Economic Sustainability



Many times if people have heard the term sustainable before, the thought that comes to mind is the environment and maybe climate change or deforestation.  At one point I googled the definition of sustainable and found out the definition according to Wikipedia was “the ability to endure.” If we break that down a bit, obviously if something harm’s the environment it will eventually run out of resources or cause other problems that no longer allows the Earth to function as needed. This is not sustainable.

If you look at the above graphic though, you see that sustainability isn’t just the environment. It has economic and social components as well. For today I am going to focus on the economics because finances have become a focus for me the last few years.

If we hop in the way back machine and go to maybe 10 or 12 years ago, I was trying to get my life in order after a breakup. I was trying to plan a birth and time off work without another person to help pay the bills. It was a situation where I would lose my job because I was through a staffing agency and didn’t qualify for any sort of leave as a temp. I needed to have my bills paid. I needed a plan to feed my kids. I was also at a point where I had racked up debt trying to keep us afloat when we had been out of work during my first pregnancy and a bit after that. I started trying to pay off debt. I had read Dave Ramsey’s Total Money Makeover and it made sense. Get it paid off and then move on. That made sense. At least until I hit the recession a couple years later and chose to go back to school when I couldn’t get a job. In case you are wondering- debt for a degree is not recommended. I know I was making the choices that were best for my circumstances at the time, but man has it added stress ever since. That is because it wasn’t sustainable long term. In fact, I should have stopped a lot sooner than I did from a financial perspective. And at least my brother would argue I need to finish my Master’s since the classes are all done and I just have to write the thesis.

But I digress. The point is, you can’t live off loans forever and expect it to meet that definition of sustainable as a plan that is able to endure. Eventually you can’t take out more loans. You can keep them from coming due by continuing to take classes, but that means another regular outlay of money to pay for your tuition. And since if they are federal loans you can defer based on income that is probably a better option if needed.

Eventually though you need a longer term plan. How are you going to be okay after retirement? Do you have pensions or maybe retirement accounts you can save in through work? Can you make ends meet right now?

I think there are a few foundational items needed in your arsenal if you are going to be sustainable when it comes to your personal finances.

The first is that you need a spending plan or budget so that you know where your money is going and what you have coming in. This may be on paper, in a spreadsheet, on an app. However works for you is fine. Personally I am using an old version of YNAB (You Need A Budget) because the new subscription model wasn’t sustainable in my current moment with my goals. Before that I used a spreadsheet. The problem that YNAB solved for me when I first got it was that my spreadsheet would lay out how much I had in each category…. But if I spent more or bought something else entirely it wasn’t accounted for. Maybe if I had ever mastered using a checkbook register for debit card purchases it would have worked.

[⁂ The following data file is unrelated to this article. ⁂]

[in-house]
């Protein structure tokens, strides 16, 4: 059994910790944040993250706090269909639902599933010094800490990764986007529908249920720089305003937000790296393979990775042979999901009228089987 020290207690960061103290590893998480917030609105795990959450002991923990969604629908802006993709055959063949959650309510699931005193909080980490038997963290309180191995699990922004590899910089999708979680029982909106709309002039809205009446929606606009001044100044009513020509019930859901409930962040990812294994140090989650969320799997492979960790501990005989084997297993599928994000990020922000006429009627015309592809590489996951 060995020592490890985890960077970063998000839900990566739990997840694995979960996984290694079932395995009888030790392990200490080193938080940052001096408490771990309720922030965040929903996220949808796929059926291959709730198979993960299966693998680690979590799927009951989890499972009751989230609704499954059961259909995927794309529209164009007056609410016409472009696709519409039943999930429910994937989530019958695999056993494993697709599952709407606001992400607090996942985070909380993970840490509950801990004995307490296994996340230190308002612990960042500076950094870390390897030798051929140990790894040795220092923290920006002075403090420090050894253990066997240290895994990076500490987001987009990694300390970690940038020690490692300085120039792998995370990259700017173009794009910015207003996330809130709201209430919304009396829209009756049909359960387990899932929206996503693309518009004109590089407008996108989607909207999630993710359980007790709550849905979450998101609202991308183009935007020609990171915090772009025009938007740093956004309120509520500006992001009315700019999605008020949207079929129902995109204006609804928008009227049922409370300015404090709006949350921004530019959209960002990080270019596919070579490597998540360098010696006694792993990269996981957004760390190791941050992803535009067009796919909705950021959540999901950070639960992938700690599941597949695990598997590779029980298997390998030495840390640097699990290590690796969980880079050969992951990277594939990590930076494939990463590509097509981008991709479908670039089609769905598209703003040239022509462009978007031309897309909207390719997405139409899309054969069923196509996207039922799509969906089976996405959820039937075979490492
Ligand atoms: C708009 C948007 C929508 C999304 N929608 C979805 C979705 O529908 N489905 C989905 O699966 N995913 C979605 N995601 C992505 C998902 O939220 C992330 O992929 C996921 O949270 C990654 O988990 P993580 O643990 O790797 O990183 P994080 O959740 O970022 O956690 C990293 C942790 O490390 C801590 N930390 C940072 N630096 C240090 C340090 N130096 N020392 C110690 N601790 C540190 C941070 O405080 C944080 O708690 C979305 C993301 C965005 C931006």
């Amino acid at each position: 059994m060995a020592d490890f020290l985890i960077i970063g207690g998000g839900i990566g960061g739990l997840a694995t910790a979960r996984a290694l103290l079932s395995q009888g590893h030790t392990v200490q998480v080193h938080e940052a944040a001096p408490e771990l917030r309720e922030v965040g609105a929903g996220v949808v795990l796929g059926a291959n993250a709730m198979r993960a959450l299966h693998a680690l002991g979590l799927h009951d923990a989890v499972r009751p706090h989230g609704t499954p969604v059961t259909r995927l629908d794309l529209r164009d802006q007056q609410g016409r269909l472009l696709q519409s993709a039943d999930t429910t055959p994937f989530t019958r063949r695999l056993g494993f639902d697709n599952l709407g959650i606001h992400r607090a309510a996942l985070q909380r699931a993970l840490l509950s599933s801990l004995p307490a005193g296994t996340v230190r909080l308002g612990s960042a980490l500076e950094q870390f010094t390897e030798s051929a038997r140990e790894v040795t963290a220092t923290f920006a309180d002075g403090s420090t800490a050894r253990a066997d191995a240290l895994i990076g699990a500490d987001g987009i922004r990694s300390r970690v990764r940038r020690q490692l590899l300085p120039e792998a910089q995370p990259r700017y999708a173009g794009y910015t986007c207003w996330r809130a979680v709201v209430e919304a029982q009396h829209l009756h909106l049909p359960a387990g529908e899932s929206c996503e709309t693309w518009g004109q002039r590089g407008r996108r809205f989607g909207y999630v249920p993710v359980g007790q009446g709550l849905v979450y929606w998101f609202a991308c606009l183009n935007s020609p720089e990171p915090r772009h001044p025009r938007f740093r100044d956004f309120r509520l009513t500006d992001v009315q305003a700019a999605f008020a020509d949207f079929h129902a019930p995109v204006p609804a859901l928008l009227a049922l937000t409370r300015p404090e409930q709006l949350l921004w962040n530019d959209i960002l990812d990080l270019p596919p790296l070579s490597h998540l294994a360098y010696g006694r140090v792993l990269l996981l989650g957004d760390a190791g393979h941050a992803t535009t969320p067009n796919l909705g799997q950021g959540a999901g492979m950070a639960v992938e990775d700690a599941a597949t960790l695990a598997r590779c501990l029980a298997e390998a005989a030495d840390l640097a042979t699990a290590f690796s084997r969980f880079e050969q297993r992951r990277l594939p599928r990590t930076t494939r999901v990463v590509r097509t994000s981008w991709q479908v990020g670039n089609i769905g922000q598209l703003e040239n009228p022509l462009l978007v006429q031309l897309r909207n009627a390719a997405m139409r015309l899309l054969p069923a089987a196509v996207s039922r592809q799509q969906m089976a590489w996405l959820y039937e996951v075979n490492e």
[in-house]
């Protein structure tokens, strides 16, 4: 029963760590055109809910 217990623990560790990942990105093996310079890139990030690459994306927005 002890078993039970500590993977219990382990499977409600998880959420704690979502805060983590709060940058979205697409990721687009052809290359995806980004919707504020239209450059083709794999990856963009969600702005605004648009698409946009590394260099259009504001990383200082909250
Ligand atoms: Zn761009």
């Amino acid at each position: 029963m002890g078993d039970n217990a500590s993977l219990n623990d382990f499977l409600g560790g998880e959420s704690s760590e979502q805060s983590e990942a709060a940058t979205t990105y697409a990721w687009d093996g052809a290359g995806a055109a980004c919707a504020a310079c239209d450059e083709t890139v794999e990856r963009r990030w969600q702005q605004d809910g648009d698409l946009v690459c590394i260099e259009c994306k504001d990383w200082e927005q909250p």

The second key is that you need to get your actual income and outflows to match or preferably be so that you are spending less than you earn. Needless to say, if you have more going out than coming in you will eventually run into problems. You only have so much space in your credit card spending limit, you only have so many people or places to borrow from, and eventually the answer will be no. And then the people you owe money to will have their hand out wanting to be paid back.

Which brings us to the next paver on this financial path- pay off debt as necessary. These days I am spending a lot of time in the realms of FIRE…. Financial Independence Retire Early. I started out learning from Dave Ramsey and Total Money Makeover early on, but there are many differing opinions on debt when it comes to FI. Generally speaking, if you have credit card debt that you are not paying off in full every month, you need to work on getting this taken care of. If you have any debt above the amount of inflation(in the US it is somewhere between 2 and 3%), you need to work on getting it paid off. This might be happening at the same time as future steps though.

The next thing to figure out is what you need to sustain your lifestyle. Hopefully you were able to pare down if need be and you are currently living within your means. This would be the ultimate economic sustainability, to just have the money to live even if you didn’t go to work in the morning. Since I am not the greatest at explaining all of these concepts I am going to suggest you go check out Mr. Money Mustache’s article about The Shockingly Simple Math of Early Retirement. If you want a quick equation though it is 25 x Annual Expenses = Financial Independence. This gives a high probability of not running out of money in retirement before you die.

After that you have hit financial sustainability. Even if you add some padding into your numbers to mitigate any future changes or to give yourself extra padding, the end product is a financial life that will endure and keep you going even after you are done working. A great place to pick up actionable tips to help get you to FI is over on the ChooseFI podcast if you want to hear more. I may have binge listened to many episodes while at my last job….

Happy Planning!

~Going Greeen Mom